Bonhoeffer

Dietrich Bonhoeffer was executed in a German prison camp, probably by direct order of Adolf Hitler, just two weeks before the Allies liberated the camp.  This book tells his story.

Bonhoeffer was part of a prominent, cultured, educated family in Berlin.  At an early age he decided to study theology.  He would go on to establish a sterling academic reputation.  After a year of study in the U.S., a year in which he was heavily involved with an African American church in Harlem, there began to be a shift from the study of theology to the pursuit of Christ.

Bonhoeffer would become one of the key Christian leaders in pre-World War II Germany, despite his young age.  When the state church began compromising with the Nazis, he became a key leader in the Confessing Church movement that opposed Hitler.  When World War II broke out, Bonhoeffer was in America.  But against the pleadings of friends, he returned to Germany to join the battle against the Nazis.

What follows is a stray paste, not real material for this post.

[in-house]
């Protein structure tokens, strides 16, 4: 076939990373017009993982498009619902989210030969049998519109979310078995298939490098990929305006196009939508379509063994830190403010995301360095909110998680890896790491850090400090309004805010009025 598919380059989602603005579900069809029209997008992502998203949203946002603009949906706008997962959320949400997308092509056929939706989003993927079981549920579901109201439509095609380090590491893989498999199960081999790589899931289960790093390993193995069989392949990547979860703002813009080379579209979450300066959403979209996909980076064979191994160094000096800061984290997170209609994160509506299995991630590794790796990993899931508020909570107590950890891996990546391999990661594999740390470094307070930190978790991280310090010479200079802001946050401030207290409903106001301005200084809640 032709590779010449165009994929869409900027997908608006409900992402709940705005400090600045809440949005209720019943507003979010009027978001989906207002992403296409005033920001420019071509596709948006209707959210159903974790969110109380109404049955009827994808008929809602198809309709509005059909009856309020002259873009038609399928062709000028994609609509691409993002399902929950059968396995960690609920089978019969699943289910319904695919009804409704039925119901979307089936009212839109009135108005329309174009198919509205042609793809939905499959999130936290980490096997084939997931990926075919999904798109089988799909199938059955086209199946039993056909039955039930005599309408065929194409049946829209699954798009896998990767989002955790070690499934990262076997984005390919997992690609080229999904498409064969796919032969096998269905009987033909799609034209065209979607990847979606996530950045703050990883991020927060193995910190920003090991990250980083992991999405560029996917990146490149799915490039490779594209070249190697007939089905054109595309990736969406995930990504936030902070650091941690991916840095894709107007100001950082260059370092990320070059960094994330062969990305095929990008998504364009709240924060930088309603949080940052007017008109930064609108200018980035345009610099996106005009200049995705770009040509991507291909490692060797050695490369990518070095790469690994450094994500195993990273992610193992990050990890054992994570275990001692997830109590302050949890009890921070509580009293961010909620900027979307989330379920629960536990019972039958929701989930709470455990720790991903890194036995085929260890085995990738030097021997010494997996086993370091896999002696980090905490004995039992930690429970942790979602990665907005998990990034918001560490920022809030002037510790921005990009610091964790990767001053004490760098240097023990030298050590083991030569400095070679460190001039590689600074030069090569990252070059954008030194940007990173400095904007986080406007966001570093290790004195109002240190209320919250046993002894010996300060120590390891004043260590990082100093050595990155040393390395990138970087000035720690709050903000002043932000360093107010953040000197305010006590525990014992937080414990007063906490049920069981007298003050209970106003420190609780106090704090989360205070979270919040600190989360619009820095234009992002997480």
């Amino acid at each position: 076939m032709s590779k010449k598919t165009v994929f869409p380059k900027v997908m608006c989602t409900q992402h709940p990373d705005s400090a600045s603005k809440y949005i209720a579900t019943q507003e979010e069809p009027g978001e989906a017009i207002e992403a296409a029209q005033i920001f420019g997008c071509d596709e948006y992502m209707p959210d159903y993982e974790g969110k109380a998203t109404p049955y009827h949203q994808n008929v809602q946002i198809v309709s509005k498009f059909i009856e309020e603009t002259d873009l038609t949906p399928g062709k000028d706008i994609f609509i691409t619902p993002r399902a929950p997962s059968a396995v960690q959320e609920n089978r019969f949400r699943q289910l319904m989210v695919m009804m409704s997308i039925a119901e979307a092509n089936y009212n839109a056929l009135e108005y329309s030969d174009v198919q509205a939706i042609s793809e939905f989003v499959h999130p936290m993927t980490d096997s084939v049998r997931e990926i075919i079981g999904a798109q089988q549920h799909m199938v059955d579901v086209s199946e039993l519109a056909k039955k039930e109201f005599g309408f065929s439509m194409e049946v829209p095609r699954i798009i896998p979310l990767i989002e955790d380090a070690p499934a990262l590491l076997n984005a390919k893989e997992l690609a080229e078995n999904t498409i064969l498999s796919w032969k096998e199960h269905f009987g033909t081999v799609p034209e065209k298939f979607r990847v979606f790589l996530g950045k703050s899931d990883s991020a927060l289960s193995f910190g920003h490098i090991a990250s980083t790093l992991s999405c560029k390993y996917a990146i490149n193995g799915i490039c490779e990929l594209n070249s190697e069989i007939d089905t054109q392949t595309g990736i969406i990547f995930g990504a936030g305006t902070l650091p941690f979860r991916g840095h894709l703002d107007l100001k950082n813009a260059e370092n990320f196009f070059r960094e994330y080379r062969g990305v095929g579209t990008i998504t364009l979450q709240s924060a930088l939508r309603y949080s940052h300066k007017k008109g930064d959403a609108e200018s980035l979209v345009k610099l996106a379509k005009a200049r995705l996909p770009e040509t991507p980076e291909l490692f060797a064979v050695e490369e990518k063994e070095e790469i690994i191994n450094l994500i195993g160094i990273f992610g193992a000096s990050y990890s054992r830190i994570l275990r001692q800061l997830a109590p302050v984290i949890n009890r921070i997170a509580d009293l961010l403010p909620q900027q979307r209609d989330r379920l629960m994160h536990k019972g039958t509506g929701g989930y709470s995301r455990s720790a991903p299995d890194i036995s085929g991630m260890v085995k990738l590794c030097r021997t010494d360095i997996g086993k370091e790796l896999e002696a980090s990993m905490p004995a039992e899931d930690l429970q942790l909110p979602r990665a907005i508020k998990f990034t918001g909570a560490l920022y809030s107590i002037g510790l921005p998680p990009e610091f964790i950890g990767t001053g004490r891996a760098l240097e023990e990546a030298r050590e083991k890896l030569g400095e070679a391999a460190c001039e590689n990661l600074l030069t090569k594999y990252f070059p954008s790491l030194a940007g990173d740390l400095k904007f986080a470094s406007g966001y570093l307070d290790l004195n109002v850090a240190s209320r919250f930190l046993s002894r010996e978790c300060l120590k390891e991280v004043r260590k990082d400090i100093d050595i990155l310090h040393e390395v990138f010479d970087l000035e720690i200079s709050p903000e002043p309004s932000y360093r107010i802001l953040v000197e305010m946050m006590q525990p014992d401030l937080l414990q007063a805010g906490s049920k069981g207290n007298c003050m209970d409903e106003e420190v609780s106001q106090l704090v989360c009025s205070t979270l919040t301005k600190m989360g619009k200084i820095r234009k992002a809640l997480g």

Bonhoeffer, who would write several influential volumes, including the famous Cost of Discipleship, became involved in a conspiracy of leading Germans to assassinate Hitler.  He would be arrested and spend the last years of his life in German prisons, where he would have a great impact on guards and prisoners alike, by his kindness and love and joy.

Eric Metaxas, who has also written a superb biography of William Wilberforce, has done a masterful job of telling this fascinating story.  It includes one of the best introductions I have ever read in any biography.  One cannot fail to be moved and inspired by Bonhoeffer’s deep devotion to Christ and his courageous stand for Christ.

Bonhoeffer is one of the more fascinating people I have read about.  And Metaxas’ biography has to rank as one of the better biographies I have read.